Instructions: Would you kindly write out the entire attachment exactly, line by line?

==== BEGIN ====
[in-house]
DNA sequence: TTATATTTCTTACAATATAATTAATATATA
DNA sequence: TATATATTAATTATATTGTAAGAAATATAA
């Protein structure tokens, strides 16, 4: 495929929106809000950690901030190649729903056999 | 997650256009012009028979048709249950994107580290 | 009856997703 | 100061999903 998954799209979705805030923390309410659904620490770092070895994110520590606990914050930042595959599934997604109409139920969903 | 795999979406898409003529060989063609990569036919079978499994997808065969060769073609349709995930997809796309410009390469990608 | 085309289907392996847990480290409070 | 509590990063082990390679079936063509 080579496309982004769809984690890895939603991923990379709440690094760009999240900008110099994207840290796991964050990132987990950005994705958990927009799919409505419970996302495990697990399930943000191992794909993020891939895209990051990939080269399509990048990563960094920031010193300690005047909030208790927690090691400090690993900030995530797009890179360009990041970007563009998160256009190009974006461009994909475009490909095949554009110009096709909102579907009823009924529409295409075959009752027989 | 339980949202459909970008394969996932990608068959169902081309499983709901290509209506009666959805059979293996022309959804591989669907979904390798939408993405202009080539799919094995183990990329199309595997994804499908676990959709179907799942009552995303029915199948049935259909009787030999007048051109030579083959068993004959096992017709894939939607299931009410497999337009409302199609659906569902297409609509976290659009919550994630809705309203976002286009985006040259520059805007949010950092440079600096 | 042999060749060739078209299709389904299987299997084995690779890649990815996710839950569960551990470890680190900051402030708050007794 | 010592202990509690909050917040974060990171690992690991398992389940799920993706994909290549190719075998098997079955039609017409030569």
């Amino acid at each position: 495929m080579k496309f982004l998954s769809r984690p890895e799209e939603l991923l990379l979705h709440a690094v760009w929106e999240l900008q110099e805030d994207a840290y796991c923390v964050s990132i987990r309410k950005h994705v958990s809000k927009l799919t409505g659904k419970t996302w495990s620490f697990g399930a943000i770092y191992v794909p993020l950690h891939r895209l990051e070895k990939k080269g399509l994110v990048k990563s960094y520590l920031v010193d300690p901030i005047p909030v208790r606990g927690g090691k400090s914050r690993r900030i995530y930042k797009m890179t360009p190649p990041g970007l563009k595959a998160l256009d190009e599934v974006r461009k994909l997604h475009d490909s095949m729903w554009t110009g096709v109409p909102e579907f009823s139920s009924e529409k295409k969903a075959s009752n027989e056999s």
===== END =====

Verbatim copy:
[in-house]
DNA sequence: TTATATTTCTTACAATATAATTAATATATA
DNA sequence: TATATATTAATTATATTGTAAGAAATATAA
């Protein structure tokens, strides 16, 4: 495929929106809000950690901030190649729903056999 | 997650256009012009028979048709249950994107580290 | 009856997703 | 100061999903 998954799209979705805030923390309410659904620490770092070895994110520590606990914050930042595959599934997604109409139920969903 | 795999979406898409003529060989063609990569036919079978499994997808065969060769073609349709995930997809796309410009390469990608 | 085309289907392996847990480290409070 | 509590990063082990390679079936063509 080579496309982004769809984690890895939603991923990379709440690094760009999240900008110099994207840290796991964050990132987990950005994705958990927009799919409505419970996302495990697990399930943000191992794909993020891939895209990051990939080269399509990048990563960094920031010193300690005047909030208790927690090691400090690993900030995530797009890179360009990041970007563009998160256009190009974006461009994909475009490909095949554009110009096709909102579907009823009924529409295409075959009752027989 | 339980949202459909970008394969996932990608068959169902081309499983709901290509209506009666959805059979293996022309959804591989669907979904390798939408993405202009080539799919094995183990990329199309595997994804499908676990959709179907799942009552995303029915199948049935259909009787030999007048051109030579083959068993004959096992017709894939939607299931009410497999337009409302199609659906569902297409609509976290659009919550994630809705309203976002286009985006040259520059805007949010950092440079600096 | 042999060749060739078209299709389904299987299997084995690779890649990815996710839950569960551990470890680190900051402030708050007794 | 010592202990509690909050917040974060990171690992690991398992389940799920993706994909290549190719075998098997079955039609017409030569």
């Amino acid at each position: 495929m080579k496309f982004l998954s769809r984690p890895e799209e939603l991923l990379l979705h709440a690094v760009w929106e999240l900008q110099e805030d994207a840290y796991c923390v964050s990132i987990r309410k950005h994705v958990s809000k927009l799919t409505g659904k419970t996302w495990s620490f697990g399930a943000i770092y191992v794909p993020l950690h891939r895209l990051e070895k990939k080269g399509l994110v990048k990563s960094y520590l920031v010193d300690p901030i005047p909030v208790r606990g927690g090691k400090s914050r690993r900030i995530y930042k797009m890179t360009p190649p990041g970007l563009k595959a998160l256009d190009e599934v974006r461009k994909l997604h475009d490909s095949m729903w554009t110009g096709v109409p909102e579907f009823s139920s009924e529409k295409k969903a075959s009752n027989e056999s």